Residential areas could be hit by blackout

Have your say

STREETS in residential areas of Kirklees could be blacked out overnight as lights are turned off.

Kirklees Council will soon begin a pilot scheme which will see parts of the district plunged into darkness with around 2,000 lights switched off at midnight and turned back on again at 5am in a bid to lower the local authority’s energy bills.

Responding to a request under the Freedom of Information Act the local authority said: “The council is determining where the street lights in the trial will be located and it could affect residential areas.”

It is estimated that the move will save approximately £20,000 in energy costs each year.

There are over 51,000 street lights in Kirklees and current energy costs are £1.8m per year - 48 per cent of the street lighting maintenance budget.

Last year a programme for replacing all the street lights in Kirklees was put together but the funding needed was not forthcoming to carry out the programme. As a result, other options were looked at including cost savings.

The possibility of switching off street lights came from a local resident during a discussion about budgets.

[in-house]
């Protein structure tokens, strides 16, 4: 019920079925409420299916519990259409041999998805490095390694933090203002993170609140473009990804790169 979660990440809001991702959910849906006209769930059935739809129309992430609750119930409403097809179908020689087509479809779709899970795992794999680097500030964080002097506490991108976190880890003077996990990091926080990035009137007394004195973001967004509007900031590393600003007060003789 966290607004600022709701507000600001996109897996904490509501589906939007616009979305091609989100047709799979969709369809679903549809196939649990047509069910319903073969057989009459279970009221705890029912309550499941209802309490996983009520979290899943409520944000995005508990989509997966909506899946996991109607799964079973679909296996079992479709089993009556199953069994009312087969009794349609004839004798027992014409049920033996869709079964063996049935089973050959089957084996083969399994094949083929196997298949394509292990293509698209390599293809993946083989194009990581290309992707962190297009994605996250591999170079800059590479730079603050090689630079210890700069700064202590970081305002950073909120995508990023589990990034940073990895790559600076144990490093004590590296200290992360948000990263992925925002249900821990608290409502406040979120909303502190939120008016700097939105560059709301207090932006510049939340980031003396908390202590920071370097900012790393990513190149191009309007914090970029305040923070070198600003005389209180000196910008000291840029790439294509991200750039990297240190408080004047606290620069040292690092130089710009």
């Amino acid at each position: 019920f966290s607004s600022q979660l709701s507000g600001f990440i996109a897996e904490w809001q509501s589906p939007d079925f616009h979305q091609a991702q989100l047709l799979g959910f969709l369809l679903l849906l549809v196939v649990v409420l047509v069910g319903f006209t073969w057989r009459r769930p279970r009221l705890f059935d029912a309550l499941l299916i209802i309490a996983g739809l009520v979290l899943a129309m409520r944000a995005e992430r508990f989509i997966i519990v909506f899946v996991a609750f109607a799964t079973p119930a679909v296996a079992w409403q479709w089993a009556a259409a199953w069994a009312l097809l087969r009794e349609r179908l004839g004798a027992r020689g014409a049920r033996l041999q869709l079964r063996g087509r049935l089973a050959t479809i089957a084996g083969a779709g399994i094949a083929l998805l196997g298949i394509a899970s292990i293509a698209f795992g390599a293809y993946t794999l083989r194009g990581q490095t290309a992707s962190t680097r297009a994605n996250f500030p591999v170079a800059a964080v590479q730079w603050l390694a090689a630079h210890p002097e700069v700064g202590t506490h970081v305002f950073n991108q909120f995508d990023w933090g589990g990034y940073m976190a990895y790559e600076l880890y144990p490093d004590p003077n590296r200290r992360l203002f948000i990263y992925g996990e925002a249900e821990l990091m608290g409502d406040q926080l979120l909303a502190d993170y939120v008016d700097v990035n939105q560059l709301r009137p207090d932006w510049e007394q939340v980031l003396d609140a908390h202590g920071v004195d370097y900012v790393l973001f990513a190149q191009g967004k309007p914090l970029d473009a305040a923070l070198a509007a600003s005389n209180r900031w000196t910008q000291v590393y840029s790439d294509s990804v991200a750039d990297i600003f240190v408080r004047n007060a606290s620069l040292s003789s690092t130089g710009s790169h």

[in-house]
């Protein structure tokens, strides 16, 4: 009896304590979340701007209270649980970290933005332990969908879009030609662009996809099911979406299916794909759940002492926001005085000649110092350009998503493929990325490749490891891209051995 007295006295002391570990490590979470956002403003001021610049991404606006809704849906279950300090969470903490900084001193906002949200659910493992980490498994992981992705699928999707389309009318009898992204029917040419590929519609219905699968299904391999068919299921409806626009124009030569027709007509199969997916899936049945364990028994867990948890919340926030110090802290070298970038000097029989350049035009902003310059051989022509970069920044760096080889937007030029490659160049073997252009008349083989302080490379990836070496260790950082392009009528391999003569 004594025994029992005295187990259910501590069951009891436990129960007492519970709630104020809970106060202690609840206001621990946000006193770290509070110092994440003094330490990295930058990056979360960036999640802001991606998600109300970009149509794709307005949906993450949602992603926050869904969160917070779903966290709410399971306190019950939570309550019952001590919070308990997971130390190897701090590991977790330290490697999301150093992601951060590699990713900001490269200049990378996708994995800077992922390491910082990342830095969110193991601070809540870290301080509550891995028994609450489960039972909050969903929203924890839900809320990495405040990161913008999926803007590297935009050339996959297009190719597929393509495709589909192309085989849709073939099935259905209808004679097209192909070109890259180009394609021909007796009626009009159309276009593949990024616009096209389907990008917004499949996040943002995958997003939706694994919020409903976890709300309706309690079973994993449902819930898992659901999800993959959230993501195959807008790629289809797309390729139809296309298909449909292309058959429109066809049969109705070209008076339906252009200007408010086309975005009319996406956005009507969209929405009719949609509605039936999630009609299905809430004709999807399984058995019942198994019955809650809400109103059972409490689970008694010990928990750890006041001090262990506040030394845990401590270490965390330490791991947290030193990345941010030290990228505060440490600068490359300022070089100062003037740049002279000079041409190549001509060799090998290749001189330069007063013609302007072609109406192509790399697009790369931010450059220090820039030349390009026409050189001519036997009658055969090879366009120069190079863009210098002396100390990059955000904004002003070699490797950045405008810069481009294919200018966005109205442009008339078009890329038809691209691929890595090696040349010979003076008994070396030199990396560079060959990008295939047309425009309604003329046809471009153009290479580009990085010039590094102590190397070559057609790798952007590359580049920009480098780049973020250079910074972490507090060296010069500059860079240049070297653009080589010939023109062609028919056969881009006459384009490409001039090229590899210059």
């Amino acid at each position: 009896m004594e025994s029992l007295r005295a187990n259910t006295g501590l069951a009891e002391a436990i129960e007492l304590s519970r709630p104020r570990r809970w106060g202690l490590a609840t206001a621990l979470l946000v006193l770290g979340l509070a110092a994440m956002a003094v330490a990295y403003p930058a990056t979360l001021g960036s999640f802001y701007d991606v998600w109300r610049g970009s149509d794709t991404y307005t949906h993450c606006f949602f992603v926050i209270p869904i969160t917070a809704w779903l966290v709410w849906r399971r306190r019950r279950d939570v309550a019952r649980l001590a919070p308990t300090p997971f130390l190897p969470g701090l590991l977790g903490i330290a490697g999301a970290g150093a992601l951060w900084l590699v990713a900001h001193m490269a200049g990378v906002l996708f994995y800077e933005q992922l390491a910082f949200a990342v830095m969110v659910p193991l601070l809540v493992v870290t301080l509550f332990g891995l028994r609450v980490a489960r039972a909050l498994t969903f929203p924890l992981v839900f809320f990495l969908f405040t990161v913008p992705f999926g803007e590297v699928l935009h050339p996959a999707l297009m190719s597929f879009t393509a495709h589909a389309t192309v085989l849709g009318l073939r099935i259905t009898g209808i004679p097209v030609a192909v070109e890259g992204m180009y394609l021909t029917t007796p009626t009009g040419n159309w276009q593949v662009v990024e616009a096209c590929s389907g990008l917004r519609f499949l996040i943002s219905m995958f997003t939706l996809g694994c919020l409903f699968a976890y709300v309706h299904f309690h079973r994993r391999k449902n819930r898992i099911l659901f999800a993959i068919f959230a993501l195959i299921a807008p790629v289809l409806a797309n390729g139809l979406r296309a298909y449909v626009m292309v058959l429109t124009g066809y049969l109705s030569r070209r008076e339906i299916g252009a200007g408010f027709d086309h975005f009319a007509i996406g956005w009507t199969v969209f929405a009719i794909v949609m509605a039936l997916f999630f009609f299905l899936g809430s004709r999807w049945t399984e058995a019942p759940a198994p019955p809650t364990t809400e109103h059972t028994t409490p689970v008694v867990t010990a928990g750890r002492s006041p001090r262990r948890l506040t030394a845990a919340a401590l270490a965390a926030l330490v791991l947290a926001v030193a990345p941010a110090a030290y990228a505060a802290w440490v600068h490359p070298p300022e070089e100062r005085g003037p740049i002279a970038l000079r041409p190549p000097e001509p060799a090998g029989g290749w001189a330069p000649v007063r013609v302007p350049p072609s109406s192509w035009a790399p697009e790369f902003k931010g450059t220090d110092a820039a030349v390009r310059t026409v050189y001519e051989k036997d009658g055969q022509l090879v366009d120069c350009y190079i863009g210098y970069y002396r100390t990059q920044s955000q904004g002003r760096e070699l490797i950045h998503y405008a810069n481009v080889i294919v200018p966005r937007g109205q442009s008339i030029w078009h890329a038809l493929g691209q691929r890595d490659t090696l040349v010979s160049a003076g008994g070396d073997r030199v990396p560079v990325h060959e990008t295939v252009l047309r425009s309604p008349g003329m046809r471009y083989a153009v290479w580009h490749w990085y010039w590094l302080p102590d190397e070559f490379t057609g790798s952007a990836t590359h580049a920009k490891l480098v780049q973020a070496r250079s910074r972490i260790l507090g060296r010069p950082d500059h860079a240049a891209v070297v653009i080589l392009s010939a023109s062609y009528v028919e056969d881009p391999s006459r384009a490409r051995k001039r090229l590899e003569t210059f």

Councillors have been asked to suggest an average of seventy seven street lights per ward to be included in the trial and these are in the process of being selected.

Installing energy-efficient technology in the 2,000 lights will cost council bosses £60,000 but the switch-off will cut the authority’s annual electricity bill at a time when budgets are squeezed.

A report to members of the authority’s cabinet in December said a trial could help establish locations where street lights could be switched off in future in a bid to ensure the impact on the most vulnerable is minimised.

The authority says that if energy use remains constant and inflation rates occur as predicted then the annual street lighting budget will rise to about £2.9m by 2015.

Kirklees, in common with some other councils and organisations and businesses, is also faced with charges under the Carbon Reduction Commitment (CRC) tax, which it has said could spiral in later years if the street lighting system remains unchanged.

The council also plans to replace 5,000 of the old orange-coloured street lights with more energy-efficient white ones to bring down energy bills.